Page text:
New Jersey

New Jersey State Travel Guide

North America

According to abbreviationfinder, New Jersey is located on the east coast of the United States, between Delaware (south), New York (north), Pennsylvania (west), and the Atlantic Ocean (east). The state is divided into six regions, namely Delaware River Region, Gateway Region, Greater Atlantic City Region, Shore Region, Skylands Region, and Southern Shore Region.

Located between the Atlantic Ocean and the Delaware River, New Jersey has a temperate maritime climate with cold winters and warm, humid summers. The average temperature in winter is around -5°C, while in summer the mercury rises to 25 degrees. There is quite a bit of precipitation, 117 cm on average per year. Humidity is also a big factor; with a humidity of 81% at 7 o’clock in the morning it can be safely called foggy. The months May through September are the best to visit New Jersey. Keep in mind that the US summer vacation falls in June and July, and crowds and prices increase during those months.

Flora and fauna

Although large parts of the New Jersey Peninsula are inhabited, the state boasts a diverse range of natural areas. From the hilly and forested Kittatiny Mountains in the north, through the misty, low-lying coastal region to the Pine Barrens in the south, a wide variety of landscapes can be found. Common trees such as birch, hickory, elm are brotherly next to black locus, red maple and twenty species of oak trees. Carpets of pyxie, a creeping green bush, lie under pine trees. Wild flowers also bloom there, such as pool window, silk plant, coneflower and the ubiquitous dandelion.

Common mammals include white-tailed deer, black bears, gray and red foxes, raccoons, marmots, opossums, skunks, and squirrels. Herring gulls, bald eagles, white holes and herons fly along the coast, while red-eyed vireos, hermit thrushes, English starlings, sparrows, cardinal’s mantles and Baltimore orioles flutter inland. Anglers are particularly on the lookout for pike, viviparous pike and various types of perch, trout and zander.

Main cities

According to countryaah, New Jersey’s state capital is Trenton. In addition, Newark, Jersey City, Atlantic City and Paterson are the major cities of significance.

Atlantic City

Some call ‘AC’ the ‘Las Vegas of the East Coast’, but compared to the gambling paradise in Nevada, Atlantic City is a little weak compared to Glitter Gulch. Yet the neon boulevard attracts more than 30 million visitors a year, who seek refuge at the roulette tables and one-armed bandits. In addition, there is plenty to enjoy: one of the many picturesque and sometimes bizarre museums or a stroll along the charming old Boardwalk. Finally, the location on the water is ideal for pleasure boating and fishing.


The East Coast is where Europeans first reached the American mainland. New Jersey has a number of historic sites and monuments that recall the pioneer days and the centuries since. For example, Morristown National Historic Park was General George Washington’s winter headquarters during the American Revolution in 1777 and from 1779 to 1780. More recent history lies in Camden, in the form of the Battleship New Jersey. This battleship is the most decorated in the entire American fleet, including the inspiring leadership of the famous Admiral Halsey. Finally, the legendary Liberty Island, with the Statue of Liberty and Ellis Island, is now under shared management with New York. The ferry departs every day from Liberty State Park to this American icon.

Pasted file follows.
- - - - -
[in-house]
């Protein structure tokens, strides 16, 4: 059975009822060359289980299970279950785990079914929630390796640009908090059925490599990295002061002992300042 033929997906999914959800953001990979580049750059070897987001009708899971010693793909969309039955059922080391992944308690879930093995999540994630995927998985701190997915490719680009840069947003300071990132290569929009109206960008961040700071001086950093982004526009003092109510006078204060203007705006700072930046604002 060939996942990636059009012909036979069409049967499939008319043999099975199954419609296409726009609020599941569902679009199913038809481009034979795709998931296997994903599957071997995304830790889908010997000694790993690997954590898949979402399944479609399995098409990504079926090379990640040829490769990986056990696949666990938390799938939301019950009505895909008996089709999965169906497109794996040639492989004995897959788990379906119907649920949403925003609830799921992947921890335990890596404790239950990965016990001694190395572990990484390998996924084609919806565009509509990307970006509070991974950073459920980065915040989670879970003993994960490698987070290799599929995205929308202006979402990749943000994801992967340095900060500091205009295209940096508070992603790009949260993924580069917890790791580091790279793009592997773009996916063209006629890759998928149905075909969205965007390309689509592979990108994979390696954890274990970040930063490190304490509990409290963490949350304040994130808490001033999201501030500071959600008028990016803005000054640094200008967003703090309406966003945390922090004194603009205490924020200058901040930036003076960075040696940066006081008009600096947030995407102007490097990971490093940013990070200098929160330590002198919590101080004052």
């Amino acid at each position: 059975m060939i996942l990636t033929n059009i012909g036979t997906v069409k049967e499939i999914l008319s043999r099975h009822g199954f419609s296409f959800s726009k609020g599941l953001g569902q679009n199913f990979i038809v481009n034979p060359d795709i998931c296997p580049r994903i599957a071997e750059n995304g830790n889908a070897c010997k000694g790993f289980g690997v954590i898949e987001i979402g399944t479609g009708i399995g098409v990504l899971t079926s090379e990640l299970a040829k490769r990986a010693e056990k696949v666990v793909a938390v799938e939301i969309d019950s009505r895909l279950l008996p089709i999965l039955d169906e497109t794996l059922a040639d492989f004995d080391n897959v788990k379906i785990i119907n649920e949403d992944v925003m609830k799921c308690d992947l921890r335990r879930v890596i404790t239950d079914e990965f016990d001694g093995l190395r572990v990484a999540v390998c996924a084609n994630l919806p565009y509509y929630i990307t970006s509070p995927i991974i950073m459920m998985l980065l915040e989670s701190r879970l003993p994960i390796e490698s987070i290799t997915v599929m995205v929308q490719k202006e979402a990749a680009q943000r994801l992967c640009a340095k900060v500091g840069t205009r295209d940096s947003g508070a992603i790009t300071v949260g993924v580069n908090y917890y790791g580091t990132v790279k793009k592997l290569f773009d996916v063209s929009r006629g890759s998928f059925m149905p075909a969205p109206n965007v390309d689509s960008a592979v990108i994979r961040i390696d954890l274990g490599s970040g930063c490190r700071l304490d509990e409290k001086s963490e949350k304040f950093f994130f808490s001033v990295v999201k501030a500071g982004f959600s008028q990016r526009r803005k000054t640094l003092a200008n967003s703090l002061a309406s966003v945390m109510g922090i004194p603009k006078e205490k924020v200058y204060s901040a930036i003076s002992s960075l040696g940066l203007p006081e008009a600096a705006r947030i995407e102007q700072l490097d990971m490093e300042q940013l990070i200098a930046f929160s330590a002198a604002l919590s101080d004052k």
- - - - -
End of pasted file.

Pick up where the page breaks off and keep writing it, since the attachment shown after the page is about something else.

Bruce Springsteen

Asbury Park was sung by Bruce Springsteen on the album ‘Greetings From Asbury Park, NJ’. There are many places around the park that are reflected in the rocker’s music.

The Sopranos

The most controversial television series of this millennium is about a New Jersey mafia family. The Sopranos have put New Jersey back on the national map, and America wouldn’t be America if it came with a tour. On Location Tours in New York takes fans to the most important locations in a bus. Cannoli included.

New Jersey

Edison National Historic Site

Thomas Alva Edison was a world-famous American inventor who lived from 1847 to 1931. He was a very important and productive person who patented more than 1000 inventions and thousands more were registered by his companies. Edison’s most famous inventions include the phonograph, which was the forerunner of the record player, and of course the light bulb. During his life he alternated between different jobs, many of his first inventions being related to the fact that he worked as a telegraph operator. His most famous inventions were created in the years 1876-1883 in the town of Menlo Park, which is located in the state of New Jersey. In 1954, the city was renamed Edison in honor of the inventor.

Among the first inventions that Edison sold were the printing telegraph, the duplex telegraph, and the multi-channel automatic telegraph. He invested the money he took from the sale into a laboratory in Menlo Park. It was the world’s first facility built for the purpose of developing and applying new scientific knowledge and technologies. In 1937, a memorial was erected on the site of Edison’s laboratory and the Menlo Park Museum opened. Edison was a very hardworking, enterprising and goal-oriented person. He married twice and had three children.

In 1886, Edison moved to the smaller town of West Orange, where he subsequently built the extensive Glenmont research campus. The workplaces are spread over an area of 5.5 hectares, and the entire area is managed today as the Edison National Historical Site. Thomas Alva Edison was also the founder of the prestigious magazine Science, which is still published today. Edison and his second wife are buried in Glenmont, West Orange, because he spent a significant part of his life here. The funeral took place on October 21, 1931, and in Edison’s honor, all the light bulbs in the US were turned off.